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Lecture 15

Lecture 15

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Department
History
Course
HISB31H3
Professor
Neville Panthaki
Semester
Winter

Description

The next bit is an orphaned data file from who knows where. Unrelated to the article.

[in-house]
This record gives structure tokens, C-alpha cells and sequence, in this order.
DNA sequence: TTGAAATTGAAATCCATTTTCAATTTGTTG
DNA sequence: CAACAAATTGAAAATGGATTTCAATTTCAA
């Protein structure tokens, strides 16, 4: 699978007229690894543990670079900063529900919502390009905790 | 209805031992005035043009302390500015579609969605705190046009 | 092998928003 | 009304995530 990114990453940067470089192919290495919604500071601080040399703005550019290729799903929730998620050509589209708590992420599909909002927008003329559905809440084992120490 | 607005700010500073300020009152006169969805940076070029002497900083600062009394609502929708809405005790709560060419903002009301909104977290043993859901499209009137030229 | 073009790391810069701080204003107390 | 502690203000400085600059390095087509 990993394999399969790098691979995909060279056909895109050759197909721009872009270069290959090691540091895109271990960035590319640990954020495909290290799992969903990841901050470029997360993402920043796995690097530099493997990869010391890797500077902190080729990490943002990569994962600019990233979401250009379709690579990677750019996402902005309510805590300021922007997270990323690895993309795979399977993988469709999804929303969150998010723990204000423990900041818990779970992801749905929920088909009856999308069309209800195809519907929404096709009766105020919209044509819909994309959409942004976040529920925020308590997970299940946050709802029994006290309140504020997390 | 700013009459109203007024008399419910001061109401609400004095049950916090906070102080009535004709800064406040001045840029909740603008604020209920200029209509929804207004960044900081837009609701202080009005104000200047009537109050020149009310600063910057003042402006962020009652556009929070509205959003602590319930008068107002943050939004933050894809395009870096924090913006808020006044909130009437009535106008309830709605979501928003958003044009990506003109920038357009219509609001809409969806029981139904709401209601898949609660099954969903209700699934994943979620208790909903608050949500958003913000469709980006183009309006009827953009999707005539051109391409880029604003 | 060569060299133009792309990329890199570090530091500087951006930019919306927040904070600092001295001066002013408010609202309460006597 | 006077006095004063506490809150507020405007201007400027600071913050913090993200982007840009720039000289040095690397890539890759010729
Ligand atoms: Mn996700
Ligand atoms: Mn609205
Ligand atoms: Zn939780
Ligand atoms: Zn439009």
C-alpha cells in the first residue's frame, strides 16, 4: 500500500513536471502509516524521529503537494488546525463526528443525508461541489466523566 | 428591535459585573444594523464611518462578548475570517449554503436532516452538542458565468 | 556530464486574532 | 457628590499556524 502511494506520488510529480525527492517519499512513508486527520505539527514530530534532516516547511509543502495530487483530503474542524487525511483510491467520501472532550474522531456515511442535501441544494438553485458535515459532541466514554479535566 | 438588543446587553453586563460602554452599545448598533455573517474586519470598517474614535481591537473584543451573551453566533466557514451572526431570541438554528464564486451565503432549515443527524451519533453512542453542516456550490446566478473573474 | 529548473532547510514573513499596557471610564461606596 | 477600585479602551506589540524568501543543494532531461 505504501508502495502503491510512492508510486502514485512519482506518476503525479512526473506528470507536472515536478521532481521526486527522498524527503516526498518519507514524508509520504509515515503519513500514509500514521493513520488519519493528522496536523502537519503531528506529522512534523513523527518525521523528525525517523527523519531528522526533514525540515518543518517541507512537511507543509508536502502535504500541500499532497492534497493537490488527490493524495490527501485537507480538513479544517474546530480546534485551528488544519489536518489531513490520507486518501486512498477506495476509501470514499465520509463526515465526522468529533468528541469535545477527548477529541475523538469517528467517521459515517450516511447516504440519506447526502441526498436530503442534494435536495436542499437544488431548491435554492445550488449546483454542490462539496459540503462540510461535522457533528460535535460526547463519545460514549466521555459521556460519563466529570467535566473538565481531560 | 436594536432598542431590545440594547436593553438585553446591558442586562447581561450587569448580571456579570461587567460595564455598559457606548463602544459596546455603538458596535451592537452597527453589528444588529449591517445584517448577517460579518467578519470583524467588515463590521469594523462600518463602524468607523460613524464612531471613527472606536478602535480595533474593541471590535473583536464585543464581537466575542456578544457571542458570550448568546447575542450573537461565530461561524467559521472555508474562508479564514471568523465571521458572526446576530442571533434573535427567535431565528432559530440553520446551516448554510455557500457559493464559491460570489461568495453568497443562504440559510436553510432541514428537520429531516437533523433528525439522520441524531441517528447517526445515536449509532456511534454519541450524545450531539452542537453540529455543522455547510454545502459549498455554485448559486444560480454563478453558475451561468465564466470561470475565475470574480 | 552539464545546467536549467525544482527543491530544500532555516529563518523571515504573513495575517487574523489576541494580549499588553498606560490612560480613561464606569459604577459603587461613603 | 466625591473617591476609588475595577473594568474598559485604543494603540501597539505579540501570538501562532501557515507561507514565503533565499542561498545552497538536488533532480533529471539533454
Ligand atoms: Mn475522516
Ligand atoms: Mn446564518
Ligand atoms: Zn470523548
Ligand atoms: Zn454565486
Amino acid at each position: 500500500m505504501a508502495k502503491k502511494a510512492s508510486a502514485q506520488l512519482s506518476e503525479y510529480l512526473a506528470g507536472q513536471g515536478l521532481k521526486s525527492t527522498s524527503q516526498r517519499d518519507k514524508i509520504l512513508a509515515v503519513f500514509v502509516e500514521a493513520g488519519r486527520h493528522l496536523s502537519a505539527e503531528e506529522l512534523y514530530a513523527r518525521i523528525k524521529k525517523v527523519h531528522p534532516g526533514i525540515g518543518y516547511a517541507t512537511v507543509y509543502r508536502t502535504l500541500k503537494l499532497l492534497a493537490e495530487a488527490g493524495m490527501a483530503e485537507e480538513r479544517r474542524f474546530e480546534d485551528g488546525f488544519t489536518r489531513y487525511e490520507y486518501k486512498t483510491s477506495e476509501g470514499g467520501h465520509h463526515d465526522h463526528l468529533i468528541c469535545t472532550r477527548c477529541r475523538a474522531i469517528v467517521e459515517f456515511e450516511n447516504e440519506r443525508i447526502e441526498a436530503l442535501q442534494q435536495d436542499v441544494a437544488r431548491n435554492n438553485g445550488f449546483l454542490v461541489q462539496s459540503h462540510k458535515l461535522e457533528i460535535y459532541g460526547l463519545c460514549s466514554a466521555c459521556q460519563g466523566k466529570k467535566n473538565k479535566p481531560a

February - November: Revolutions of 1917 - consequences of the collapse Russian monarchy and why the revolution (short time period with vast changesconsequences) continued - as of February - two contending rivals provisional government and Petrograd Soviet (dual power) - organized as soviets (peoples council) - Provisional government was simply caretaker government, so had no authority in itself to continue the tsars policies - Petrograd Soviet issued manifesto of its own - Order #1 (March 1) -- later on expanded by Lenin to April Theses (April 3) 1, stated Petrograd Soviet claimed sole supremacy; 2, provisional government did not have any justification to exist; 3, provisional government already discredited itself under the name of the people (to continue tsarism) - Lenin decided to remark on what the Bolshevik party within Petrograd Soviet stood for == coalition, stood by ruling by themselves - other parties would not stand for the same platform with Bolsheviks sole legitimacy of government should stand for peoples interests, and would not combine powers unless platform was similar to the Bolsheviks to: 1. end the war (no way in winning - end to hostilities) 2. immediate land reform (transfer of power) - freedom not accompanied by land serfs could not have ownership of the land they were working on, needed to dispossess landlords - those who work the land own the land 3. to end dual power, all legitimate power of the government should rest within the Soviets (council of workers or people - bottom-up) -- entire union of Soviets countrywide 3. Kornilov affair (end of August) - provisional govern
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